Above: Resiliency Care Packages were delivered to 60 educators who participated in last year’s virtual Trauma Sensitive Schools Conference. Right: HYPE Club Member receives Key Champion Award from Central Virginia Addiction and Recovery Resources (CVARR) for her contribution to promoting substance use prevention and drug free lifestyles among her peers in Lynchburg City Schools.
Photos courtesy of Horizon Behavioral Health.

This year students focused their efforts on improving youth mental health where they identified that poor mental health could drive students toward tobacco, vaping, alcohol, and other drugs to cope.

“They really talked about how adults don’t understand their mental health,” Davis said. “When they talk about their mental health, they can get blown off by parents or they feel like the other adults in their lives are too busy to have time to help them.”

Students decided to launch their own awareness campaign focused on adults and worked with Media Partners Inc., a North Carolina–based media to help with creative development. The campaign received 30-second commercials that were featured on major television networks such as AMC, ESPN, MTV, and Travel as well as streaming services such as Netflix and Hulu.

They also helped plan the annual CHAP Youth Summit in March, which is aimed at encouraging ages 11–18 to make “healthy life choices” and become leaders in their school and community. The club even created a parent panel.

While there have been strides, Sedwick says that talking about mental health can still be taboo for some families.

“Families struggle with saying they can’t take care of their child’s needs,” she said. “We use the analogy of if your child is sick, do you say to your doctor that you don’t want them to treat your kid? It’s the same thing. When we normalize it that way, parents understand and are more receptive because ultimately they want to see their kids succeed.”

Seeing their friends succeed after seeking help has been a great motivator for students asking questions about their own mental health needs.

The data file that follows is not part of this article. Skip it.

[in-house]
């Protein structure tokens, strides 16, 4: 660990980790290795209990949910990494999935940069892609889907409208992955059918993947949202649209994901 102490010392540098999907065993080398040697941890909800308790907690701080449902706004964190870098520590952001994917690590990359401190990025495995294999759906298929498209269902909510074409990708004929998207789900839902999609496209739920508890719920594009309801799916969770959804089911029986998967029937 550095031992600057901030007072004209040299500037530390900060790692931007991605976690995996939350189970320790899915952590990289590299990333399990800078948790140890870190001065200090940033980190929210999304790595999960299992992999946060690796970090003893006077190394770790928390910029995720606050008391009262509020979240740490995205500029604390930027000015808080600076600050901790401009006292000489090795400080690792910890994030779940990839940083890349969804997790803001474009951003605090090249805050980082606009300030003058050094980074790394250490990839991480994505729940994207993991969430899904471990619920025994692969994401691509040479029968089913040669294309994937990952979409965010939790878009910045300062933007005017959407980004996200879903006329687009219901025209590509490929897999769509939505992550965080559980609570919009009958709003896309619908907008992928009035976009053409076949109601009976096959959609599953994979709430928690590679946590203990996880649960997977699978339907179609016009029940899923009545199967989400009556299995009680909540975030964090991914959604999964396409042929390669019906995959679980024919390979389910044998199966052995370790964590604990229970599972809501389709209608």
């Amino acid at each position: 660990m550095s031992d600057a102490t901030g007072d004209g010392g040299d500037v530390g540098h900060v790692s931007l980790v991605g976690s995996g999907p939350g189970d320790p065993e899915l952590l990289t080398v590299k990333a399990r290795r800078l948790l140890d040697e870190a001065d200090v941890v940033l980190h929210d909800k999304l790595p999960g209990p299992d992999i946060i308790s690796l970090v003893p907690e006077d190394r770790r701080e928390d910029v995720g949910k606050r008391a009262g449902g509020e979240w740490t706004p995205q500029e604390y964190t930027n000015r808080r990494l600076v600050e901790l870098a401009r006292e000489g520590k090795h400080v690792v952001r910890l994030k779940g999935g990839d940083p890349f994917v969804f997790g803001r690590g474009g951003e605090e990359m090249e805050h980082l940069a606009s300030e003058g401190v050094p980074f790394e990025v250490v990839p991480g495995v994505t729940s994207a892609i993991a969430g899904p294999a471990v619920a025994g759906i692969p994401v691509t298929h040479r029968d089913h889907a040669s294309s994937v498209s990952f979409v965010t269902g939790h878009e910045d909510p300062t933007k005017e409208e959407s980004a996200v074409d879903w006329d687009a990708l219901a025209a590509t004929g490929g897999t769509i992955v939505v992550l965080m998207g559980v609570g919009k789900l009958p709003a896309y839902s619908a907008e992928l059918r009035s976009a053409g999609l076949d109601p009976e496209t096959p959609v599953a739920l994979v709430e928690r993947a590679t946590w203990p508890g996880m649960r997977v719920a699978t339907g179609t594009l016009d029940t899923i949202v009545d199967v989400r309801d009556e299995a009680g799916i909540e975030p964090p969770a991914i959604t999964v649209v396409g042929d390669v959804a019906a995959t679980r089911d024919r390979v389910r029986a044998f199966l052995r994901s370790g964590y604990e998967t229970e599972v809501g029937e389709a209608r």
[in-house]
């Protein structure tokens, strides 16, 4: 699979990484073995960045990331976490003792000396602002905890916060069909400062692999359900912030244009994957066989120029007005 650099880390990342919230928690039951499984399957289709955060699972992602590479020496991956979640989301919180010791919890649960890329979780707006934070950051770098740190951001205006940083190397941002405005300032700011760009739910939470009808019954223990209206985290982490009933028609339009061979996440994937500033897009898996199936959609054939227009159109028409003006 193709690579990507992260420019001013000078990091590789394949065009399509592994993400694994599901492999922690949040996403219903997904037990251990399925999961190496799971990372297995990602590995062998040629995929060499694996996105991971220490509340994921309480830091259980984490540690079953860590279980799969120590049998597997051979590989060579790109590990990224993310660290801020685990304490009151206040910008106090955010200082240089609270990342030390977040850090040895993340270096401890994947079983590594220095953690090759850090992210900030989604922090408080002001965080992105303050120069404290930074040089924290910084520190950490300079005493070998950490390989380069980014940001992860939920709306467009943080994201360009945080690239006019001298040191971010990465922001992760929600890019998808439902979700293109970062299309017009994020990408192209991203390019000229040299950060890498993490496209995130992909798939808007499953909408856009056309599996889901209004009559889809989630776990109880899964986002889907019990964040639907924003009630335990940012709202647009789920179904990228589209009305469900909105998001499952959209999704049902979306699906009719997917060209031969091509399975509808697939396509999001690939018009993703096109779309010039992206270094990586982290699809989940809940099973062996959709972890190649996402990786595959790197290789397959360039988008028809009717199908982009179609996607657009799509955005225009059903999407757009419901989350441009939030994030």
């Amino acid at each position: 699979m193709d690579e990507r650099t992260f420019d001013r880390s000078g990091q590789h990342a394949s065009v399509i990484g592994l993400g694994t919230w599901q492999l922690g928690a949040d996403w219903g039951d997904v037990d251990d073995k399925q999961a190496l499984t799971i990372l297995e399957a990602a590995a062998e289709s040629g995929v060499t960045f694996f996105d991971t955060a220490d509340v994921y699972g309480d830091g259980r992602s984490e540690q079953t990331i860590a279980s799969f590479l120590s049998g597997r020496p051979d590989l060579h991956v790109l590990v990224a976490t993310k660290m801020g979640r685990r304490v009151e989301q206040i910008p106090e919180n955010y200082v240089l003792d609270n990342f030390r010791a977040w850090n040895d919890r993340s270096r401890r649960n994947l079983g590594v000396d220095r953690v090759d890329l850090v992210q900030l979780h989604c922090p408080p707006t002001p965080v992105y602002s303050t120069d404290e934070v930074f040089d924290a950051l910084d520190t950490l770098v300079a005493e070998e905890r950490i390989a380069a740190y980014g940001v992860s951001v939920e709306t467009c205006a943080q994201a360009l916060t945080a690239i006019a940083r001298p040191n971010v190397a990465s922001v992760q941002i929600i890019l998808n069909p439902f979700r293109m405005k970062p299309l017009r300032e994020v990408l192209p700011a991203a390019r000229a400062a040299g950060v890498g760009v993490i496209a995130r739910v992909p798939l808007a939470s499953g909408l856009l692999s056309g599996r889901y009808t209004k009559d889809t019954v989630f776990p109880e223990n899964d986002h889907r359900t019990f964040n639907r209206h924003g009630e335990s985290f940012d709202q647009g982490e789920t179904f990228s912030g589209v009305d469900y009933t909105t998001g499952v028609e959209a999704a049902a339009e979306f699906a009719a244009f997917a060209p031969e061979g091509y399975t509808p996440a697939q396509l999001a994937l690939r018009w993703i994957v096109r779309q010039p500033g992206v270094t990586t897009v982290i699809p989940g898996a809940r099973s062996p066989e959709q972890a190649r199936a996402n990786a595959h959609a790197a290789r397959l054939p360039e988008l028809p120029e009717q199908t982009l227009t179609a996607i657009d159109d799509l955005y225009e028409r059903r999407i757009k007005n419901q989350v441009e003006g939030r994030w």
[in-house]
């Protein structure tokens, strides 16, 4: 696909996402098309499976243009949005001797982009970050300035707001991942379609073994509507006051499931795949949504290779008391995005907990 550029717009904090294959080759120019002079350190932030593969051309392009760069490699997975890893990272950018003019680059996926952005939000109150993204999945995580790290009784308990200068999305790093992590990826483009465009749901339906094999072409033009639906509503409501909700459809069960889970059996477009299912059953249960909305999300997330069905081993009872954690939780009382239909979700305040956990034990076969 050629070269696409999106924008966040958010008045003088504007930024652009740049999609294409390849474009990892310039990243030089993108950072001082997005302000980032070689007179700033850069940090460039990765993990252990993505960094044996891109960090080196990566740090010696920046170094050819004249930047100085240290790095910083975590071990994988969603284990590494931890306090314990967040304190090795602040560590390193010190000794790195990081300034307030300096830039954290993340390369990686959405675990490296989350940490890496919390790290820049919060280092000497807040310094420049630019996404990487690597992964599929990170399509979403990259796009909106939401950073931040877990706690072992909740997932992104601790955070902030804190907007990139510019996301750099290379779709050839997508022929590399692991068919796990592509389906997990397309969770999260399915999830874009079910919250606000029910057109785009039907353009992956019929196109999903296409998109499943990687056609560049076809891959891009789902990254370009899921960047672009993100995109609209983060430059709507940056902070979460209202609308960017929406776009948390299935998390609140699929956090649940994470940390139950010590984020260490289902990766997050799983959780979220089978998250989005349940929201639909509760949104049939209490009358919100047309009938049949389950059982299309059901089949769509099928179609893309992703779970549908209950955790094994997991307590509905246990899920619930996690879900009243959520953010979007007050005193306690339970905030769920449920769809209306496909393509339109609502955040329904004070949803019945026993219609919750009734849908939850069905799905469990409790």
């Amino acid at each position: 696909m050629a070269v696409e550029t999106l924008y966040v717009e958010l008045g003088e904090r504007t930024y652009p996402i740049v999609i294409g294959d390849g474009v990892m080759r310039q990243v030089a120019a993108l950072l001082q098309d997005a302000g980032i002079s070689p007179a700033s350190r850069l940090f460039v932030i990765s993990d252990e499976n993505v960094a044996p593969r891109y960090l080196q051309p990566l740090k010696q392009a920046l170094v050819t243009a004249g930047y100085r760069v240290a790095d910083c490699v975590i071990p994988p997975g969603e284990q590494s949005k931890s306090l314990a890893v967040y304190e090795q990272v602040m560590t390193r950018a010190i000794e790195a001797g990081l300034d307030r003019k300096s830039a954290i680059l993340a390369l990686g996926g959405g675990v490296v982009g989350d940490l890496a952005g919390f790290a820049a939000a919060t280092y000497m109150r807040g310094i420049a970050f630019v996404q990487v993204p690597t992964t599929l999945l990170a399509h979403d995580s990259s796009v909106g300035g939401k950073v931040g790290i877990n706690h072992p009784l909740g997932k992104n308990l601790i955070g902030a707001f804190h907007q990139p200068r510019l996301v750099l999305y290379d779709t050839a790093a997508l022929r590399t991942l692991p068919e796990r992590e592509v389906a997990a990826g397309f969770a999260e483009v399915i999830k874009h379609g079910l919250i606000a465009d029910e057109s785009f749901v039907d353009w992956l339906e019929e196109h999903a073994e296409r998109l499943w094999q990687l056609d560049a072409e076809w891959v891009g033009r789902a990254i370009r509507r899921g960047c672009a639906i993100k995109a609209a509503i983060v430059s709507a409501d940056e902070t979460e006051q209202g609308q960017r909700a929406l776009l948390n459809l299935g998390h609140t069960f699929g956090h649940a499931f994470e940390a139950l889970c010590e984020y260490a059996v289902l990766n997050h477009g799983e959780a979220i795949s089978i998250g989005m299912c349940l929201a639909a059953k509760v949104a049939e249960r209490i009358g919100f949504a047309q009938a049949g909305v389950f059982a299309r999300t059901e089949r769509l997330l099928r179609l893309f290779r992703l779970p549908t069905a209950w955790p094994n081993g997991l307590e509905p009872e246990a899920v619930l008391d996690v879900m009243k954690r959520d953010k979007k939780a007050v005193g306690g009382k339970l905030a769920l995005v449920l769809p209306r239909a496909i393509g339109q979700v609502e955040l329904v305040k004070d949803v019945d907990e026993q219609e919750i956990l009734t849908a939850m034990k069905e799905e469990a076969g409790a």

“We have students as young as elementary school that say, ‘You see my friend or my sibling, can I talk to you, too?’” Sedwick said. “In a way kids are referring themselves. That’s pretty resilient for a child to say they need something and take the initiative.”

Ultimately, helping children overcome mental health comes down to the importance of healthy relationships.

“If we want to help our young people, our teachers, our community—establishing relationships is what it’s all about,” Sedwick said.

“The biggest thing that we see is that children feel like they’re floating in this world alone and they don’t have a connection. You don’t have to solve anyone’s problems, but you can be an ear to listen or to encourage.”

Davis said there’s an old proverb that sums it up beautifully: relationships are to child development what location is to real estate.

“Oftentimes when things happen in our community, we ask what we are going to do,” Davis said. “But really, it’s all of us. Being intentional about relationships can mean with a family member, but it could also mean the kid who lives next door. If we did that, I think we could see a significant difference.”

To learn more about Horizon’s community resources or to seek help for you or a loved one, visit their website or call (434) 477-5000.